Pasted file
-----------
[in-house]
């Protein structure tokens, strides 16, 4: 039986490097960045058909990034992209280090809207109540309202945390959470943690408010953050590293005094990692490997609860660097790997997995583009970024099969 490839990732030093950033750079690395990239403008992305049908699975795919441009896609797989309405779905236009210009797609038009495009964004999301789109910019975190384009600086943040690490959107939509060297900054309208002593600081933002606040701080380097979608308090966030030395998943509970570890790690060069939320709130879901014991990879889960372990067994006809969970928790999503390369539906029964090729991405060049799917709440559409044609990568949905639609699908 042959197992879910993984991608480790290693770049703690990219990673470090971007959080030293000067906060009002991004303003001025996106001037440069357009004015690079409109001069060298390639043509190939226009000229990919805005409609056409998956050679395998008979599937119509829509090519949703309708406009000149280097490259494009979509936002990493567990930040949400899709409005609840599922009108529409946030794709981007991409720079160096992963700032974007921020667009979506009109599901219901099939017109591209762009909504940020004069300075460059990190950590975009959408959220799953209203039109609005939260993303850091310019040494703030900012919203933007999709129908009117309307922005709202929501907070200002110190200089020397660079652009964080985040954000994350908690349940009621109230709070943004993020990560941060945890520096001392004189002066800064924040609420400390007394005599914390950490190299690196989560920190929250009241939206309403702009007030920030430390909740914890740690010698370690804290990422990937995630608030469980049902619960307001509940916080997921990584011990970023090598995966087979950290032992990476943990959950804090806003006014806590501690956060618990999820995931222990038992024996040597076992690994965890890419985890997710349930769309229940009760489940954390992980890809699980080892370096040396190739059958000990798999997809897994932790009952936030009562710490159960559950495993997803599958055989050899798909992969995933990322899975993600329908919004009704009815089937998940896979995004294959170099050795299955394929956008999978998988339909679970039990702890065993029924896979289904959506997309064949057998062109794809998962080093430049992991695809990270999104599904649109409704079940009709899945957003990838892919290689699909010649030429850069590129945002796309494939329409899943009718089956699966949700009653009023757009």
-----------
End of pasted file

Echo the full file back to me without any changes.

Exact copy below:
[in-house]
């Protein structure tokens, strides 16, 4: 039986490097960045058909990034992209280090809207109540309202945390959470943690408010953050590293005094990692490997609860660097790997997995583009970024099969 490839990732030093950033750079690395990239403008992305049908699975795919441009896609797989309405779905236009210009797609038009495009964004999301789109910019975190384009600086943040690490959107939509060297900054309208002593600081933002606040701080380097979608308090966030030395998943509970570890790690060069939320709130879901014991990879889960372990067994006809969970928790999503390369539906029964090729991405060049799917709440559409044609990568949905639609699908 042959197992879910993984991608480790290693770049703690990219990673470090971007959080030293000067906060009002991004303003001025996106001037440069357009004015690079409109001069060298390639043509190939226009000229990919805005409609056409998956050679395998008979599937119509829509090519949703309708406009000149280097490259494009979509936002990493567990930040949400899709409005609840599922009108529409946030794709981007991409720079160096992963700032974007921020667009979506009109599901219901099939017109591209762009909504940020004069300075460059990190950590975009959408959220799953209203039109609005939260993303850091310019040494703030900012919203933007999709129908009117309307922005709202929501907070200002110190200089020397660079652009964080985040954000994350908690349940009621109230709070943004993020990560941060945890520096001392004189002066800064924040609420400390007394005599914390950490190299690196989560920190929250009241939206309403702009007030920030430390909740914890740690010698370690804290990422990937995630608030469980049902619960307001509940916080997921990584011990970023090598995966087979950290032992990476943990959950804090806003006014806590501690956060618990999820995931222990038992024996040597076992690994965890890419985890997710349930769309229940009760489940954390992980890809699980080892370096040396190739059958000990798999997809897994932790009952936030009562710490159960559950495993997803599958055989050899798909992969995933990322899975993600329908919004009704009815089937998940896979995004294959170099050795299955394929956008999978998988339909679970039990702890065993029924896979289904959506997309064949057998062109794809998962080093430049992991695809990270999104599904649109409704079940009709899945957003990838892919290689699909010649030429850069590129945002796309494939329409899943009718089956699966949700009653009023757009």